Egypt presidency says social democrat likely to be premier
CAIRO (Reuters) - Social Democratic lawyer Ziaad Bahaa el-Din is likely to be appointed interim prime minister of Egypt under a deal emerging among the country's new political forces, a presidential spokesman said on Sunday.
He also said liberal politician Mohamed ElBaradei, whose initial nomination for the post angered a key Islamist party, would probably be appointed interim deputy president instead.
Bahaa el-Din, 48, an commercial lawyer with a doctorate in banking law from the London School of Economics, was head of Egypt's investment authority in the late years of ex-President Hosni Mubarak's rule during a period of economic liberalization, but resigned before the former autocrat was toppled.
Al-Arabiya television said Bahaa el-Din had asked for time to consider the offer.
The ultra-conservative Salafist Nour party, which objected to the proposed appointment of ElBaradei as interim prime minister, said it was studying the proposal.
One of the founders of the Social Democrat party and a strong critic of ousted Islamist President Mohamed Mursi's rule, Bahaa el-Din argued in favor of Egypt concluding a $4.8 billion loan deal with the International Monetary Fund, which remains stalled because Mursi refused to implement it.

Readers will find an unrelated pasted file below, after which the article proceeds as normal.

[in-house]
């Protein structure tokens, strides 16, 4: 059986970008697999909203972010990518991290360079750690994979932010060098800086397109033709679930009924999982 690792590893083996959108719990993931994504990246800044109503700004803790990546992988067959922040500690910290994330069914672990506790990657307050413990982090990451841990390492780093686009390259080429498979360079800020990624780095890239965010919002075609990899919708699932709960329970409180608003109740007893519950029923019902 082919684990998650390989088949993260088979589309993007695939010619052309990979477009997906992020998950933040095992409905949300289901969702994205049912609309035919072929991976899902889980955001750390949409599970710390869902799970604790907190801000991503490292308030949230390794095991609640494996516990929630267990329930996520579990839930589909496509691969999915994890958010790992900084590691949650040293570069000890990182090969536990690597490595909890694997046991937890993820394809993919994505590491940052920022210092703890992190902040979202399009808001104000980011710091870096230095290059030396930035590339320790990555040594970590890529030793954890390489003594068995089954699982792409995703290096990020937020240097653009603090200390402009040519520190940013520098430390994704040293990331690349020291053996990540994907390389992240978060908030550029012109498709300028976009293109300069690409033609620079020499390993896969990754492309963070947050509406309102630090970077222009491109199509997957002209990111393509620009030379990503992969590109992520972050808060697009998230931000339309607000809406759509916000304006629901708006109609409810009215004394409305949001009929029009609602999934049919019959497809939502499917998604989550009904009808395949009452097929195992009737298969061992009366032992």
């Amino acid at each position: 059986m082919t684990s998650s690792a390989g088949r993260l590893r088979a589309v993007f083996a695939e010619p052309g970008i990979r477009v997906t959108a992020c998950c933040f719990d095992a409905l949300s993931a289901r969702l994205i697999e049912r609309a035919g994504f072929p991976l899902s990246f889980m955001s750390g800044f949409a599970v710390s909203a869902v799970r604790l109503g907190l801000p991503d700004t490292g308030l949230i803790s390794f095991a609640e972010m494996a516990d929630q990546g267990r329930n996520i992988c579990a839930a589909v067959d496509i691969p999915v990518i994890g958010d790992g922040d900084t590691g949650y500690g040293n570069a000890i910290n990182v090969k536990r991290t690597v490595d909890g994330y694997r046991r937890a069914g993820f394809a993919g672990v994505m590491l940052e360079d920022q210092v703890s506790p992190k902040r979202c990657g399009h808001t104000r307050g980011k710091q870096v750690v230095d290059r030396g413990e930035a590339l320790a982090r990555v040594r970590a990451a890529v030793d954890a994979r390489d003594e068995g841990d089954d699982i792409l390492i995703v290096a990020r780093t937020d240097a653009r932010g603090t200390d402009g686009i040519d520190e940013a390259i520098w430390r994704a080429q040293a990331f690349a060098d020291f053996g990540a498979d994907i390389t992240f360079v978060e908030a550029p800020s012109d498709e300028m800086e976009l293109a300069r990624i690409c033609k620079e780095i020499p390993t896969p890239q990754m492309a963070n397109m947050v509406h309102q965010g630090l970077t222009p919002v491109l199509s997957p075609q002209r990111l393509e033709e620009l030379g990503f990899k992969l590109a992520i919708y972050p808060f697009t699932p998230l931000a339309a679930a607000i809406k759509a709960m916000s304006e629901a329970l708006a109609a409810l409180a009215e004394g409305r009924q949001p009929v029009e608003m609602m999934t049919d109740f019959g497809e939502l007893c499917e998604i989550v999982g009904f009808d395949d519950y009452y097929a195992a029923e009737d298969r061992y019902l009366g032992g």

He was elected to Egypt's first parliament after the uprising that overthrew Mubarak in 2011 but the legislature was dissolved last year when the constitutional court ruled that the election law was flawed.
His appointment was suggested as a compromise by the "Tamarud - Rebel!" youth protest movement which mobilized millions of demonstrators to demand Mursi's removal and which has gained strong influence among the new authorities.
"Now the revolution is on its right path, and we tell the Egyptian people we will continue until we get our freedom," said Tamarud co-leader Mahmoud Badr. "We will back Dr ElBaradei as much as we can with all our might, but whoever commits a mistake, we'll be there to monitor."
(Reporting by Ali Abdellati and Yasmine Saleh, writing by Paul Taylor, editing by Sarah McFarlane)
DAVOS, Switzerland - Central banks have done their best to rescue the world economy by printing money and politicians must now act fast to enact structural reforms and pro-investment policies to boost growth, central bankers said on Saturday.